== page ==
Numerous studies have been conducted to identify the factors that affect the success and failure of Enterprise Resource Planning (ERP) implementation. Early researchers in this field [14,15,16] were focused mainly on CSFs in ERP implementation. In their studies, the authors Françoise et al., Patnaik et al., Jacobs and Wesron, Malhotra and Temponi, Saade and Nijher, Garača, Koch et al., Ehie and Madsen, Kurbel, Huang et al., Hong and Kim, Wong and Tein, and Bingi et al. [1,2,3,4,5,6,7,8,9,10,11,12,13,14] mentioned that critical success factors are often used to identify and determine the key elements necessary for a company to succeed. They can also be described as a small number of easily identifiable operational objectives defined by the industry, the company, the managers, and the environment to ensure the organization’s success.
Table 1 represents an overview of the literature on Critical Success Factors (CSFs) in ERP implementation. When considering top management, their commitment is crucial. Top management needs to demonstrate a genuine interest in participation, employ both managerial and professional steering committees, and be ready to use contemporary technologies. Top managers should have a comprehensive understanding of the company’s requirements, potential, and IT limitations. Decision-making should be holistic, involving all management levels during the ERP implementation process. Choosing the right ERP software and hardware is crucial. Customization, integration, reliable databases, adaptability, and system-wide compatibility are all essential factors. In ERP implementation, the significance of consultants is emphasized, as this factor is the most frequently cited in the reviewed literature. Engaging in honest and transparent dialogue with professionals in the field can aid businesses in accurately estimating the cost of implementing ERP. The management and accuracy of the database also play a significant role. Formulating a comprehensive plan for data analysis, ensuring the quality and accuracy of data, and establishing a strategy for data conversion are imperative steps in the process. Strategies for interface testing, particularly with integrated legacy systems, are essential for maintaining software integrity. Developing effective troubleshooting methods and skills, conducting testing during the software development phase, creating suitable troubleshooting tools, and collaborating closely with software experts and vendors are essential phases in the process. Furthermore, project management emerges as important CSF, as evidenced by the cited literature in Table 1. Education and training are pivotal in ERP implementation. This entails training technical staff, support staff, and end users, emphasizing interdepartmental communication, understanding future business processes, and outlining a clear educational and training roadmap. Choosing the right ERP system and undergoing business process reengineering requires collaboration between ERP professionals and end users. Lastly, change management is essential to ERP success. This requires users to be involved in strategic processes, develop new procedures, collaborate across teams, and build confidence in using the ERP system, especially across functional areas.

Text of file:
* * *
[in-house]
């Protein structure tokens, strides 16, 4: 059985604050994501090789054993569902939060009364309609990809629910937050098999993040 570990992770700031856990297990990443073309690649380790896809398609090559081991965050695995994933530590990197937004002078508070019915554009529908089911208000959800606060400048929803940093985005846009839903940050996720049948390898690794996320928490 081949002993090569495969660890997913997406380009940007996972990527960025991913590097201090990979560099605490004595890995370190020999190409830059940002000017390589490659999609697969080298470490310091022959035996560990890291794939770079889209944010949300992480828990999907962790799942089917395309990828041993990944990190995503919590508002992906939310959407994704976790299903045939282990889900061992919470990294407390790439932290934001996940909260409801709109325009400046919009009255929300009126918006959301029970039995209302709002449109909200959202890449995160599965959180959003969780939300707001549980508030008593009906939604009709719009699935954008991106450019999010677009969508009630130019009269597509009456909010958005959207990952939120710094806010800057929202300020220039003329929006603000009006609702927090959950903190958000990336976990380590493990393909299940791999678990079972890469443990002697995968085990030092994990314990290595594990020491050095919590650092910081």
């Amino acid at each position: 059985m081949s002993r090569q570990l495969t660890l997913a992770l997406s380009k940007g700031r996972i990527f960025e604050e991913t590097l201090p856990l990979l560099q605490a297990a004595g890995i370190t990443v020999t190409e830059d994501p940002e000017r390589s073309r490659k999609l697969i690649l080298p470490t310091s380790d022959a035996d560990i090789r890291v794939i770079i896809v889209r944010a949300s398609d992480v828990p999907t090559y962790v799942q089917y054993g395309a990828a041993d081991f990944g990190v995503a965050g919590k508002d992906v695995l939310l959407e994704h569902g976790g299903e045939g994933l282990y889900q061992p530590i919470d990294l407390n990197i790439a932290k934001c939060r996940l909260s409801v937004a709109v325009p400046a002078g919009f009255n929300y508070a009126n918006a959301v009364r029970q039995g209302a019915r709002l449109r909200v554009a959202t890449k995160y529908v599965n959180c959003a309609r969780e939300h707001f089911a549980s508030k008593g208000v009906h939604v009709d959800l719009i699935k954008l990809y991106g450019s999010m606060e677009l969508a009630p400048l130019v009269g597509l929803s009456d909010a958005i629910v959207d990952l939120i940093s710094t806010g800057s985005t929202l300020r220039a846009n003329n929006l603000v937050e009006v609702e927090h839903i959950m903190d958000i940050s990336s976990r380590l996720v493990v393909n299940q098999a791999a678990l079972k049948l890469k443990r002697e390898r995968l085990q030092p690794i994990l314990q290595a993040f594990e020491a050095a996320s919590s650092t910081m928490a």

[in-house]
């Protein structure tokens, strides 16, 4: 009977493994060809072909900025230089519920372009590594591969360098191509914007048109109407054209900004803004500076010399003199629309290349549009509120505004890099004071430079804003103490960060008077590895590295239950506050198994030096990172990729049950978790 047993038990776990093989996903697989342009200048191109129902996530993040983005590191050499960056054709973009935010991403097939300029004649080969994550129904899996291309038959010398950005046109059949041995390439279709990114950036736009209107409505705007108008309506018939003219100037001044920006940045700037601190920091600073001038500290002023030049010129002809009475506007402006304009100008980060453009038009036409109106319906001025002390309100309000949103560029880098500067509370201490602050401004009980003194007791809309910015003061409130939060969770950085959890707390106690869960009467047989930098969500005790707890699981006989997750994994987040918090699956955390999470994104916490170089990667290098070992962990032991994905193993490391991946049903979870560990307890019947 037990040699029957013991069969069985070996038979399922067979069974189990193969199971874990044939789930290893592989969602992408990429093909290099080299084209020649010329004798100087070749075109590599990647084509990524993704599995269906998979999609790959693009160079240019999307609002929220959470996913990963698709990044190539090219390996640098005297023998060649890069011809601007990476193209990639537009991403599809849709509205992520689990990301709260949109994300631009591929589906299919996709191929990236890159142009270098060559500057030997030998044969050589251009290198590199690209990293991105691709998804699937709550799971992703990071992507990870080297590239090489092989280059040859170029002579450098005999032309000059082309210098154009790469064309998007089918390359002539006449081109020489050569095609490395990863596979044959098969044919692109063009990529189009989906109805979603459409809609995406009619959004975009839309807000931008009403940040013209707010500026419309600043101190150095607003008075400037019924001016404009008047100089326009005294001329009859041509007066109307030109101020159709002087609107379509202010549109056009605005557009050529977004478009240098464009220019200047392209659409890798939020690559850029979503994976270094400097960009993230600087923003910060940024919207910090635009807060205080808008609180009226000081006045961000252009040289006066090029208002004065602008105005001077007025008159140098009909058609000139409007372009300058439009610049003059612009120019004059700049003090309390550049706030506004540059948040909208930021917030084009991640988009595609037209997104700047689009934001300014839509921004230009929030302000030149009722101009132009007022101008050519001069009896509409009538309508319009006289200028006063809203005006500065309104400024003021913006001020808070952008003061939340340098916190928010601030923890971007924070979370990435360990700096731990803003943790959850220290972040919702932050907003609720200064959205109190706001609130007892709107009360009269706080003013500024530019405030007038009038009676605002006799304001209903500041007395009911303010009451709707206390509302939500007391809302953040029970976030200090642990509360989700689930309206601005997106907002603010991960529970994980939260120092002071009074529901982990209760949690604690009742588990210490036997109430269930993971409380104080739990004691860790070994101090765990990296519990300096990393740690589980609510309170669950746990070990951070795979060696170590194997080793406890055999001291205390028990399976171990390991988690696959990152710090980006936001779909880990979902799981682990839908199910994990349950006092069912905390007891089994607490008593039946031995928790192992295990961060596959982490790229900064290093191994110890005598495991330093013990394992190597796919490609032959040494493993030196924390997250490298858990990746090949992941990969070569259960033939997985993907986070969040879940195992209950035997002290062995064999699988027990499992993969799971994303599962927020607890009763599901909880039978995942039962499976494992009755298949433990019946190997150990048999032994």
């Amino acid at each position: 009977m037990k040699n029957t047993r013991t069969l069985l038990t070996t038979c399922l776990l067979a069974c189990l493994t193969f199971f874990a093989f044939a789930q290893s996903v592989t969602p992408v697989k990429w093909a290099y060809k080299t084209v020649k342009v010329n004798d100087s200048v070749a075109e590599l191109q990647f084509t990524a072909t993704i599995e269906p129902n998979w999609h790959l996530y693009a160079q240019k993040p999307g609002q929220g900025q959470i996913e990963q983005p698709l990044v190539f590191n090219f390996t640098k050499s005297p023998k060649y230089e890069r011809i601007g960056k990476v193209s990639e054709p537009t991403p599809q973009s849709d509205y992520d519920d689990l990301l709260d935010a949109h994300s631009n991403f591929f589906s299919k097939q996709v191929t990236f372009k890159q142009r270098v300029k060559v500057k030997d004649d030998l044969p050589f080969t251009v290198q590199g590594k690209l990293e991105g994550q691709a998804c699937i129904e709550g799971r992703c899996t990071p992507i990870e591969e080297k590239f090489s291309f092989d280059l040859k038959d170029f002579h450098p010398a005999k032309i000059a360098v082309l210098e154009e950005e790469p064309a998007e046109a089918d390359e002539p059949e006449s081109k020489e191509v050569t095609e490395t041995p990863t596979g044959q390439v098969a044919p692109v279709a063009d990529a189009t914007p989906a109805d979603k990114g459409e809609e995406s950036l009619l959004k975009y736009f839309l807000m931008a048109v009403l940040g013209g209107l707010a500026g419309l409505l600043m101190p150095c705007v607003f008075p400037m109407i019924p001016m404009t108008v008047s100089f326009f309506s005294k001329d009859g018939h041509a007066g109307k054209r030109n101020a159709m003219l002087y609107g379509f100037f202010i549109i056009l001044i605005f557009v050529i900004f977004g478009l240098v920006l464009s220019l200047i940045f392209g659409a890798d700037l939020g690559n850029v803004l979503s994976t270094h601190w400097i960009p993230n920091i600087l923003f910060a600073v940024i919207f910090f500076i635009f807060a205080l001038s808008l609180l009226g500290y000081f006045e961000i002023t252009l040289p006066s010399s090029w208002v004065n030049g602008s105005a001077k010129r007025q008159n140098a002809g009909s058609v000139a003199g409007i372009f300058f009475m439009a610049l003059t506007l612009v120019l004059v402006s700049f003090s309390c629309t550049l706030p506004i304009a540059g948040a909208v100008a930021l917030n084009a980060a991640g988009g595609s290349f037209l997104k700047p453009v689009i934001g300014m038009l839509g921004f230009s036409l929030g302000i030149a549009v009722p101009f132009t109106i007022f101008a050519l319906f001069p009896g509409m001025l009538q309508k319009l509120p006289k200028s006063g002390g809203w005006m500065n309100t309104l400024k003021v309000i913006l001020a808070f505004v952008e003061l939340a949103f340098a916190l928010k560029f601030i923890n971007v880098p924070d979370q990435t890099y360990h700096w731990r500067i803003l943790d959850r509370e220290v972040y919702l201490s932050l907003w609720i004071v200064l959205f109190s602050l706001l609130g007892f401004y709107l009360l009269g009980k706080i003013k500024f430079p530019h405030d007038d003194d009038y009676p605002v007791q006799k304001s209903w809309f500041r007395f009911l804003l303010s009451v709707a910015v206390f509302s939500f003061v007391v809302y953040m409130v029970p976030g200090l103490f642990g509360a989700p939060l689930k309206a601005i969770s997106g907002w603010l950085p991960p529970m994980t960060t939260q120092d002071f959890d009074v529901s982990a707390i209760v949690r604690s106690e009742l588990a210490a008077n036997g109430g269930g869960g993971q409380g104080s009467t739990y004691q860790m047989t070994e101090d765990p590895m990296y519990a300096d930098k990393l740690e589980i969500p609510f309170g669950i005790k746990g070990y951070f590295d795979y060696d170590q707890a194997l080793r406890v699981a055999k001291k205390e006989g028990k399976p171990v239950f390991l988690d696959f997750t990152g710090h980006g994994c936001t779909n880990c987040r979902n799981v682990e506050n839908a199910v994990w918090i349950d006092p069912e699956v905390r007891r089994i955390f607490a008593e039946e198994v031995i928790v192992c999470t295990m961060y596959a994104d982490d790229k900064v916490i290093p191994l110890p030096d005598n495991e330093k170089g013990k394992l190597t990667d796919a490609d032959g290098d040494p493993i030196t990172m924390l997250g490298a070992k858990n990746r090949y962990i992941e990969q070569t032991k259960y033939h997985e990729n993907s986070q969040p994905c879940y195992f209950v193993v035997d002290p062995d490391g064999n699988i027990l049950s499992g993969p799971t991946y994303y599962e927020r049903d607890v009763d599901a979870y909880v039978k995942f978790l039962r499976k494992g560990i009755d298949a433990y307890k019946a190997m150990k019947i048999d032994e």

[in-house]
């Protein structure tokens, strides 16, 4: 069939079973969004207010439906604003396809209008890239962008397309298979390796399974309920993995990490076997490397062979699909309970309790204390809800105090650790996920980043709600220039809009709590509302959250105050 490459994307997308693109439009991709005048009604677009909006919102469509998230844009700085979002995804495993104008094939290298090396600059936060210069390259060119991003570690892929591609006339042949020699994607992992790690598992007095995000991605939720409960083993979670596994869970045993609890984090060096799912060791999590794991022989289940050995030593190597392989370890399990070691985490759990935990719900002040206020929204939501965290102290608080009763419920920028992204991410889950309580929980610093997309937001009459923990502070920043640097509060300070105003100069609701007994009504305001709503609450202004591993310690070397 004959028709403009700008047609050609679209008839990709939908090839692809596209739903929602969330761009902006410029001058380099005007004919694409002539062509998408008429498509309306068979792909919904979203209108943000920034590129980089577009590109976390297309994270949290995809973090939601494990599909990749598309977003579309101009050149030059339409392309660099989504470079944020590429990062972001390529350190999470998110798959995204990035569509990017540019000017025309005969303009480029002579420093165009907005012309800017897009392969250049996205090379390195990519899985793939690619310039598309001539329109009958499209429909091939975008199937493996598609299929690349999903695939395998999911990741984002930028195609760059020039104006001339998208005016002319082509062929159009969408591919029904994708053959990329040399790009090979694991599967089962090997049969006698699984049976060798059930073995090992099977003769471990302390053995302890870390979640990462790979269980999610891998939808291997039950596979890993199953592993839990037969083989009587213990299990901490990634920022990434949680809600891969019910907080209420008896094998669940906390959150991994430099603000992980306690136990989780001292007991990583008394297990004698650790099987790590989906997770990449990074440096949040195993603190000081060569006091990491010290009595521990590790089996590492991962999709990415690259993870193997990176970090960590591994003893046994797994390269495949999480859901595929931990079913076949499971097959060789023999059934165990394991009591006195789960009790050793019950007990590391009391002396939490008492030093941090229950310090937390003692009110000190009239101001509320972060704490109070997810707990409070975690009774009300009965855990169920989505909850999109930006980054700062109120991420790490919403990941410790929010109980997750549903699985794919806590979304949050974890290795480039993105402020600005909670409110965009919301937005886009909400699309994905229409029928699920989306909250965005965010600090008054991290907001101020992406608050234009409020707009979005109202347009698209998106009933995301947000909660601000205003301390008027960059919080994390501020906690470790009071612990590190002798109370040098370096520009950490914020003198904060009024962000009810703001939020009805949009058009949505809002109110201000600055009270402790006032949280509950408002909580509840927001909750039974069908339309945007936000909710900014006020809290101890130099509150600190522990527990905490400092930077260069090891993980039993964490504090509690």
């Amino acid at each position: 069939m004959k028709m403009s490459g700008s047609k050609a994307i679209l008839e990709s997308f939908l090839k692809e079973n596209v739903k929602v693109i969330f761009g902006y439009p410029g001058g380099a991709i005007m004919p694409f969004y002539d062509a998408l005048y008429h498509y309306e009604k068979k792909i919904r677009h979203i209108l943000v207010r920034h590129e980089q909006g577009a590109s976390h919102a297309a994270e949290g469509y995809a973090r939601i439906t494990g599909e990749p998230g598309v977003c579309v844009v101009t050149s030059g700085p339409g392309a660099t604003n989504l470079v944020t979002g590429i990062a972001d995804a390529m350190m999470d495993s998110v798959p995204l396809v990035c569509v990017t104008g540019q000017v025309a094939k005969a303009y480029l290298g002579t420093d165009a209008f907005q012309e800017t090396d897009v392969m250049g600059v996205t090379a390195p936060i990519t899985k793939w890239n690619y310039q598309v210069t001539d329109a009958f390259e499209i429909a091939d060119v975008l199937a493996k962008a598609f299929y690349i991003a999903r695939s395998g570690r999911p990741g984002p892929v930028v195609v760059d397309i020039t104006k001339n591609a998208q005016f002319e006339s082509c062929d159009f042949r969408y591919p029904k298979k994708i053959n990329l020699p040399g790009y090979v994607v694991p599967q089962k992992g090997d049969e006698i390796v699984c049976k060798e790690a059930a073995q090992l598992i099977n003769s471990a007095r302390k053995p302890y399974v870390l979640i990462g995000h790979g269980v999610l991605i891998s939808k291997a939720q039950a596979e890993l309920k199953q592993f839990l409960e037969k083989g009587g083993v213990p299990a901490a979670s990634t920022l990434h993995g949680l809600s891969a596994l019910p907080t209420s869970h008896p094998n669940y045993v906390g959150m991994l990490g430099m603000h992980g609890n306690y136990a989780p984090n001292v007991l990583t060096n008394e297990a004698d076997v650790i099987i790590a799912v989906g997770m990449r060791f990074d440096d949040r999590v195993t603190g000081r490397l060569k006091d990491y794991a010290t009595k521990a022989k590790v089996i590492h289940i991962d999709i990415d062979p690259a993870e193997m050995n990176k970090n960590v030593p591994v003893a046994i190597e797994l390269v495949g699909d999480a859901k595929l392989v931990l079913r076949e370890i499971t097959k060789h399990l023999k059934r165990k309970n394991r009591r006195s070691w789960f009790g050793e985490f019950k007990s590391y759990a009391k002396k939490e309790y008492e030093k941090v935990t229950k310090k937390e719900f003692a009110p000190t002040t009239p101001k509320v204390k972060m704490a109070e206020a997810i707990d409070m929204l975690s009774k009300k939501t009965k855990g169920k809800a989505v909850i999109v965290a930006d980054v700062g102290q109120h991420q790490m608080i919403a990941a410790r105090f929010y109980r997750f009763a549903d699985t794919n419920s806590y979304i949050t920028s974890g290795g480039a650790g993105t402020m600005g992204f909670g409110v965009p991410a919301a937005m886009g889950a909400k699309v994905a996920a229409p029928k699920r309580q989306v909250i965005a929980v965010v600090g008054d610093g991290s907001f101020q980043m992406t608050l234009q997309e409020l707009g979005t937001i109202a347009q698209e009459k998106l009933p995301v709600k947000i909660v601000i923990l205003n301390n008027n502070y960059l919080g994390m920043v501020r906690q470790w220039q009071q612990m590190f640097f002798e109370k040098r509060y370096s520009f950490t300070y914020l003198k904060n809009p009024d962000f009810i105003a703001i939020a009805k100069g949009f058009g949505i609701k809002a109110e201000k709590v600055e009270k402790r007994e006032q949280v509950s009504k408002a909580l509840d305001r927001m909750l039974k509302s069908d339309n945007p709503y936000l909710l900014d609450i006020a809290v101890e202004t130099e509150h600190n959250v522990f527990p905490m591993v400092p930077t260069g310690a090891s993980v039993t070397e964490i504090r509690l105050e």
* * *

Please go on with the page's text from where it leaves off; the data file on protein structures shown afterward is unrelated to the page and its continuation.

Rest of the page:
Based on the literature review of Critical Success Factor (CSF) presented in Table 1, it can be seen that the success of an ERP system implementation is the result of a combination of various elements. Table 1 shows the significant involvement and use of consultants and top management commitment. However, other factors, like user education, change management, and the accuracy of the information, also play a crucial role in ensuring a successful implementation. Therefore, considering all the factors mentioned in Table 1, a holistic approach is essential for achieving optimal results when introducing an ERP system into a business environment.
It is crucial to examine CSFs throughout the ERP lifecycle for several reasons [37]. The first way the ERP lifecycle is different from trying to define CSFs for each stage of the implementation lifecycle is that it is more comprehensive [38]. Second, it identifies, foresees, and distributes time and resources across those areas that need attention in effective project monitoring. Thirdly, it guides all stakeholders during the implementation process by grasping the elements, their meanings, and their significance over the entire ERP implementation lifecycle [40]. Fourthly, by doing so, one can better understand how to ensure that the ERP installation is successful. Studying previous research on CSFs in implementing ERP in companies, Table 1 identifies ten factors identified as essential. Sub-factors within each critical factor are listed.